Experts' corner

Jay Lesage

"Pokémon is like Science" - Looking Ahead to Latin America Internationals

Don't catch me snoring on my plane ride back from Australia and definitely don't snooze on this fire article...

12. 04. 2017 by Jay Lesage

Don't catch me snoring on my plane ride back from Australia – and definitely don't snooze on this fire article that'll give you all the insight you need to be successful later this month at Latin America's International Championships.

I just returned back from playing in the Oceania Internationals, and it was a phenomenal tournament filled with very many surprises. One of those many surprises was the heavy emergence of Decidueye/Vileplume as a tier one deck, as opposed to its usual cameo appearance at large events by John Kettler. This was most likely largely attributed to Goncalo Ferreira's recent success at Sheffield Regionals the week before the big event, and since nothing changes between Oceania and Latin American (besides the release of promos), we're faced with a slightly more developed metagame than before. For those who know me, I personally enjoy these metagames the most because they truly reward the players who put in the work, and research what the definitive best play is.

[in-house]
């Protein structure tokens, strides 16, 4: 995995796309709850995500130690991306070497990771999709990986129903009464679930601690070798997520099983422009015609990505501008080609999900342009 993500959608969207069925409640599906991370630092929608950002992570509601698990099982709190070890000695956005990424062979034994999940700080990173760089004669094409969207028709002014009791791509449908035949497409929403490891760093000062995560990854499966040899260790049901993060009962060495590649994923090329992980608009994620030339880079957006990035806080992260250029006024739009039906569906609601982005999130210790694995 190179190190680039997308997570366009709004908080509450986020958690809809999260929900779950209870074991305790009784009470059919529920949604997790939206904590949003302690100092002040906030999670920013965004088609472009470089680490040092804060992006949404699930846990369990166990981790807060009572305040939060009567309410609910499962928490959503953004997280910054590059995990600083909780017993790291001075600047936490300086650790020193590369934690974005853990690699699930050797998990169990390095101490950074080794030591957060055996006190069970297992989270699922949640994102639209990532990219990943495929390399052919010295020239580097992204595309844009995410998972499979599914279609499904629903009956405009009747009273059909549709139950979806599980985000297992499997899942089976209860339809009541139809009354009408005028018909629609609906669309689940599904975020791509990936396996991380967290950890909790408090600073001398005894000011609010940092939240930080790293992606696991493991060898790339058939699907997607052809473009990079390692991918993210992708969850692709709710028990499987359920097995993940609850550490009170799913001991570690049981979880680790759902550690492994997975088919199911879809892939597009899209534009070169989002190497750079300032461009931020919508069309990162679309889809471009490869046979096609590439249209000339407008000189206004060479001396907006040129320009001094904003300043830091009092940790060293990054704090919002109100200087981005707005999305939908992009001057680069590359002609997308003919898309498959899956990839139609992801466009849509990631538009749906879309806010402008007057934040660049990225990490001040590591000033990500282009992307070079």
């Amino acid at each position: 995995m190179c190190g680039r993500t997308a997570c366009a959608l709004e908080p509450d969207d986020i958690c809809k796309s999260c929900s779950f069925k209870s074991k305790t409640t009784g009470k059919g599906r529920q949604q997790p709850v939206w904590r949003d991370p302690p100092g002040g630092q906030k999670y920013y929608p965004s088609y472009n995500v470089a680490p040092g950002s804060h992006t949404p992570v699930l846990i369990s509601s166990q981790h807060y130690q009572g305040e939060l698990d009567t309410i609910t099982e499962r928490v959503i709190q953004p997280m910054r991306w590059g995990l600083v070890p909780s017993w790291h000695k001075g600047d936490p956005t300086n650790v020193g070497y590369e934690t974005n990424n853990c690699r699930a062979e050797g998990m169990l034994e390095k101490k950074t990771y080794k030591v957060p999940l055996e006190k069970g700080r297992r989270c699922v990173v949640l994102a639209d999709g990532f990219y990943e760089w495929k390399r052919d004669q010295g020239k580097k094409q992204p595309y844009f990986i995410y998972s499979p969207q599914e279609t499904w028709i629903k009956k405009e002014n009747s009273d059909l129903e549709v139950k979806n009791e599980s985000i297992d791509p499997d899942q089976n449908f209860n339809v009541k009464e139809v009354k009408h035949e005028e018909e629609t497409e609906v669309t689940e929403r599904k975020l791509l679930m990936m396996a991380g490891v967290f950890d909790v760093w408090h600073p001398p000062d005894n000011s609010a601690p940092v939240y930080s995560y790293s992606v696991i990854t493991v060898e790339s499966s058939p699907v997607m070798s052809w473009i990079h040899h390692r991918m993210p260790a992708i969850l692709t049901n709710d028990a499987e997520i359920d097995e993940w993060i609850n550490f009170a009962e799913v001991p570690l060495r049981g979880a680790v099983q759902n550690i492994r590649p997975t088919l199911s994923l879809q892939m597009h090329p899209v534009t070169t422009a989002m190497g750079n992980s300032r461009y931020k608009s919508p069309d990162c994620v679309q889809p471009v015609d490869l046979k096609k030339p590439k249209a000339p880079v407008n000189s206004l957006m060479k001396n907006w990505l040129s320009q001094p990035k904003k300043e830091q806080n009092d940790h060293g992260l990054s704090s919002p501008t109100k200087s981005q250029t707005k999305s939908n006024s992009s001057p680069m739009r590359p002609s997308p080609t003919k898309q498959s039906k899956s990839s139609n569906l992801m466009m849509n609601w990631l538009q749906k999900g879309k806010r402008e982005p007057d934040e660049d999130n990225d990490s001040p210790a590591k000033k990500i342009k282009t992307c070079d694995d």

The difference between Oceania and LA is that Oceania was less mature than what LA will eventually be; LA has more contrast and character to it, and more precedent to it than most events. I love analyzing previous tournaments, seeing what saw success, and then developing offensive strategies to combat the prior knowledge! These are all things that make card games so fun, and guessing a correct prediction is even more satisfying. One group that does a great job of compiling stats is Complexity Card Gaming – their Facebook page is loaded full of useful stats from tournaments that have passed by, and I scope their numbers out quite frequently to make accurate assumptions. Today, we can look at how to properly gauge a metagame, and what to look out for in future tournaments. 


A hypothesis in science refers to what we think will happen before the experiment takes place – much to my surprise, Pokémon is much like science when it comes to sequences! In the hypothesis phase, we must look at what precedents we have to go off of, as well as what we feel like in our gut will happen. A hypothesis is vital towards tracking our accuracy, as well as for record purposes, however if the hypothesis is wrong in the end that's okay; it just means we have to try harder next time! For instance, let's take a peek at some numbers from Oceania:

Source: Facebook